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  22. Dear Pekka,

    I hate to disagree with you. But, alas, I must.

    The United States has been occupying Iraq since it first supported sanctions against that country after the first Gulf War. Western nations controlled much of the Iraqi economy, commerce, and, yes, even its ability to move about, build infrastructure, and conduct its own affairs unimpeded. In other words the United States (and others) was occupying Iraq FROM A DISTANCE. All George W. Bush did was make that occupation official and, believe it or not, slightly more humane; for now, in INVADING Iraq, at least the "occupiers" were A) face-to-face with the Iraqis; B) able to begin rebuilding infrastructure; C) able to assist Iraq in rebuilding its government; and D) able to distribute money and food.

    You are acting as if George W. Bush's actions were surprising, unwarranted, ad hoc, arbitrary, thoughtless. But Bill Clinton was preventing Iraq from being autonomous for 8 whole years. Where was your outrage then? And how did Clinton conduct his affairs with that nation any differently than his successors: where was his diverse set of advisors? You must remember that in 1998 there were WAR PROTESTS in America; I know, because I attended them. What did Mr. Clinton do that told his successors that Iraq was not a threat; that it was not worth controlling? What did Mr. Clinton do to convince us all that Hussein was not an imminent problem (why bomb the guy, sanction him, and demand to inspect his country if you don't think him threatening)?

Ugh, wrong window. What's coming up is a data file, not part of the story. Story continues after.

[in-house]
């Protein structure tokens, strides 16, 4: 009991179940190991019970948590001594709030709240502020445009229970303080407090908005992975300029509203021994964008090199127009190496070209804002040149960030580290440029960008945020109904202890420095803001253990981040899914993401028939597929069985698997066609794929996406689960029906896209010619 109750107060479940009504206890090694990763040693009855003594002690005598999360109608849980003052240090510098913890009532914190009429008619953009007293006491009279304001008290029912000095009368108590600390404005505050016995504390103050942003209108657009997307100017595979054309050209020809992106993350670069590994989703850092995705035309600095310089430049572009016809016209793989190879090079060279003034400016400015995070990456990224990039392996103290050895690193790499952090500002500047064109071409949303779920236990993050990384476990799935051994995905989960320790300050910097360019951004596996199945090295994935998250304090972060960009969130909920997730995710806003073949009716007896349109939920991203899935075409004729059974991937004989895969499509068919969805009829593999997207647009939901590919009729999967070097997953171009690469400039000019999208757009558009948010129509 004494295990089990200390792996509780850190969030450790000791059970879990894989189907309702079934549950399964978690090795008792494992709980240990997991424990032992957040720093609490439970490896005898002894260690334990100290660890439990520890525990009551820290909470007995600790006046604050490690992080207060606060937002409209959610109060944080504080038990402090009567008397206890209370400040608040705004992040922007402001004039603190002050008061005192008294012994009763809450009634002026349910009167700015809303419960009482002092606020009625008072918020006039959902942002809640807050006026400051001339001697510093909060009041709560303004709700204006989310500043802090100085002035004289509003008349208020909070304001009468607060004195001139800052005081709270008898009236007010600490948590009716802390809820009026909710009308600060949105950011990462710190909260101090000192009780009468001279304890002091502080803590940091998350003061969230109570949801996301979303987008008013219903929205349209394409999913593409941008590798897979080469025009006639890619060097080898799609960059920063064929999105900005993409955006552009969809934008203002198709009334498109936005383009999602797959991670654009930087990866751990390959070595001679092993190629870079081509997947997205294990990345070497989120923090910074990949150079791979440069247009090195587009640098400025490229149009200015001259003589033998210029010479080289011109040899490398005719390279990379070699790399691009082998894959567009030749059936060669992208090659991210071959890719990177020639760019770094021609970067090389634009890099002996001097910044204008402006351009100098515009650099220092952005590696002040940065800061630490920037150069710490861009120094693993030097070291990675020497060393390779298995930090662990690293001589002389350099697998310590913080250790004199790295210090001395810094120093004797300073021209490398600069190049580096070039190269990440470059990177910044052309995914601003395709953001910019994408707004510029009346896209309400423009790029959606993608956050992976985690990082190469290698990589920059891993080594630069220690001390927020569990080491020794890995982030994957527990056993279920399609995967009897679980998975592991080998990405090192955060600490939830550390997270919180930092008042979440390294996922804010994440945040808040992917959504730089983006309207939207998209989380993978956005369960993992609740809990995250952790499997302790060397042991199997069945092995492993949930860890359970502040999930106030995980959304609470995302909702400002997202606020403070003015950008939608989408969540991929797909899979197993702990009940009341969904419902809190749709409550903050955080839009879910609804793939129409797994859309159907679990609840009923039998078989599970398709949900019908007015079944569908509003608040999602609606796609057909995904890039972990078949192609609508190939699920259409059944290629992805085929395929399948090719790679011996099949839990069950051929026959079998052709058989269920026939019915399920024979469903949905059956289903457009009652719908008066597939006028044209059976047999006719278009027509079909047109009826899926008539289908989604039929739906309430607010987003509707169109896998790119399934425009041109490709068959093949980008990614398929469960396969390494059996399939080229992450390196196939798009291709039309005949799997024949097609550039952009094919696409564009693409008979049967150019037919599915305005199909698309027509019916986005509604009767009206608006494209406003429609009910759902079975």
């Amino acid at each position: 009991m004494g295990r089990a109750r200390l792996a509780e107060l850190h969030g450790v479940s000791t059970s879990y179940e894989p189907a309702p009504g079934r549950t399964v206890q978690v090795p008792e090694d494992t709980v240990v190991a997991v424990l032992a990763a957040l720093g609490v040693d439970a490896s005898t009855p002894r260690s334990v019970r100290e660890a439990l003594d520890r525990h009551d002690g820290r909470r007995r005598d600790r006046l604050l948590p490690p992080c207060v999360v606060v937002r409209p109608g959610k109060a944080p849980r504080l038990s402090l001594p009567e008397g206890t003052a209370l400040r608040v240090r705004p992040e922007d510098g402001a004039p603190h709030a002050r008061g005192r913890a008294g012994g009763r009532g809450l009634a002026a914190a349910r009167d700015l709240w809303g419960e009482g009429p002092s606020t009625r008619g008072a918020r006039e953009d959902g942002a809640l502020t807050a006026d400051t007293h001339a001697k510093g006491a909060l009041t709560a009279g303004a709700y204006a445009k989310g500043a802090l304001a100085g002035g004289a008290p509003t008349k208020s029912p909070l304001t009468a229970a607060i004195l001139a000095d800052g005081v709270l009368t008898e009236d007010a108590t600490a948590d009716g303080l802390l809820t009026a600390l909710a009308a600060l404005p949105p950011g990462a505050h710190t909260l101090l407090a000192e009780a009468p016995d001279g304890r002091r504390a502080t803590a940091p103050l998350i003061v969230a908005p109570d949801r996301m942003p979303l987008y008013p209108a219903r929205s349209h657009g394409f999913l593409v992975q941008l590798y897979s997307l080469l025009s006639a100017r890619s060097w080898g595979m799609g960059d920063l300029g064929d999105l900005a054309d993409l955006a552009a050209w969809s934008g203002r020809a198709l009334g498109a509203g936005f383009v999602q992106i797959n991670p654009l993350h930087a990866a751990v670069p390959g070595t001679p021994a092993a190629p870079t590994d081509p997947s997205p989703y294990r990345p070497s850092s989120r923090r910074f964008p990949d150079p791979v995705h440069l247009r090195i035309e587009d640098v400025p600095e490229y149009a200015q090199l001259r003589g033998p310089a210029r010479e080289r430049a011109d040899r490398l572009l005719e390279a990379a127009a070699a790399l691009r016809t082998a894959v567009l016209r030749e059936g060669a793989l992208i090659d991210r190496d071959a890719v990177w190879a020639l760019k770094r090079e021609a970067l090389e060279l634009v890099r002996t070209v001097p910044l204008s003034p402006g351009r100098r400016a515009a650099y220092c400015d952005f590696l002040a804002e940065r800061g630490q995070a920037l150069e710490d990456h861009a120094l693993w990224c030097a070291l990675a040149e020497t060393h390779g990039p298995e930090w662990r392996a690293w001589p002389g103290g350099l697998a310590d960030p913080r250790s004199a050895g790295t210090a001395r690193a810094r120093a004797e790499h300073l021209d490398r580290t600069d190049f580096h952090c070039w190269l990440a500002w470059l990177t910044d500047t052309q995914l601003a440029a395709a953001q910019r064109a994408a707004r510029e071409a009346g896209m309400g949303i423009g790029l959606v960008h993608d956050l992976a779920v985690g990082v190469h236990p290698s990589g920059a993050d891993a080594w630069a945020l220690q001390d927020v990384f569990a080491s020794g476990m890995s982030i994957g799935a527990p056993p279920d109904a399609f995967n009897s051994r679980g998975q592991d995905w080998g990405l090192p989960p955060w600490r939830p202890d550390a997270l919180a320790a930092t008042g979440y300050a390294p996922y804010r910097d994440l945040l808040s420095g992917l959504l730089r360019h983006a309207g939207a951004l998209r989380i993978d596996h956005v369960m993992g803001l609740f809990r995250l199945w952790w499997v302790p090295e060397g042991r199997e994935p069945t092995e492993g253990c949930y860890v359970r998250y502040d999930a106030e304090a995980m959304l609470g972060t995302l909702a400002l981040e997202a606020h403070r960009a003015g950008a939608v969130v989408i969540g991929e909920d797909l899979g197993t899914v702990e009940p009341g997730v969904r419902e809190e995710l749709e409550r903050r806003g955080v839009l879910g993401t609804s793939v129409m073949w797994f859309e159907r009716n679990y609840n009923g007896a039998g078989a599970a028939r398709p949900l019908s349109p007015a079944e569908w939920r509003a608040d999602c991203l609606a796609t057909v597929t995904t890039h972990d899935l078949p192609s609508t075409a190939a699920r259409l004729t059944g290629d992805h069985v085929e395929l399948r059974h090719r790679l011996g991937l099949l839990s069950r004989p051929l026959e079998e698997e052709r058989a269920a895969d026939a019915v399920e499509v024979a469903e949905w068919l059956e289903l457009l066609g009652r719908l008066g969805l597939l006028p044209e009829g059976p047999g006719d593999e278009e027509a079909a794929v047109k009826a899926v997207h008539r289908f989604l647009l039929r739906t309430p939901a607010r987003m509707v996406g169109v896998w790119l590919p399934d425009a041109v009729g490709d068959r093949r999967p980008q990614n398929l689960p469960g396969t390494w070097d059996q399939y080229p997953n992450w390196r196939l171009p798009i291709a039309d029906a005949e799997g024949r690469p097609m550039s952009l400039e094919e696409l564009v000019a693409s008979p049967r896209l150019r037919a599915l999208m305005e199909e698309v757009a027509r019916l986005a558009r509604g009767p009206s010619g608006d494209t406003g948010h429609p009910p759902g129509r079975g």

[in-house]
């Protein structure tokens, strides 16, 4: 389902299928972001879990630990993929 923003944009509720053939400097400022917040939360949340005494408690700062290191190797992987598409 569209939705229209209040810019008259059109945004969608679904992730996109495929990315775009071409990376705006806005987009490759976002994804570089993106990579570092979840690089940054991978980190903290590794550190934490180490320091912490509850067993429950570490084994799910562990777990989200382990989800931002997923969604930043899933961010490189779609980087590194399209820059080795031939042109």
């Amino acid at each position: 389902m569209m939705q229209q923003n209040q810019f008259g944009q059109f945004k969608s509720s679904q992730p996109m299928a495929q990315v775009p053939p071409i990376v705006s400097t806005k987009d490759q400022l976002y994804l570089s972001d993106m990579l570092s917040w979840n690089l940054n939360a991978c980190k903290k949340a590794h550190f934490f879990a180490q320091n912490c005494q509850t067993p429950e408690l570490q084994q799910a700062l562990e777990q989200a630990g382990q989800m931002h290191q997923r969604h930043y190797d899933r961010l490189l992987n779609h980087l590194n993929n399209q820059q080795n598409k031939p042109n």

Which is worse, occupying a country boldly and in person, or bombing it (nearly) every other day for 8 years while deploying hidden sanctions from a distance that did indeed lead to horrific domestic sorrows in Babylon?

    I am not defending occupation. I am destroying a myth that the Iraq conflict -- and "occupation" -- began in 2003. It began in 1991 and never stopped.

    May it all end soon with justice and honor, in truth and in peace.

    Gnade

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  23. Dear Emily,

    George W. Bush barely won 2004 as the "war president." To decide in 2002 that being the "war president" was a smart idea in an unpopular war would have been a ridiculously risky strategy. And his being the "war president" did nothing to help the Republicans in the midterm elections in 2006. You may be right, but I think your case is unconvincing. Perhaps you could enlarge upon your thesis. You should.

    Peace,

    BG

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  24. Contratimes reminds me of Rush and Hanity.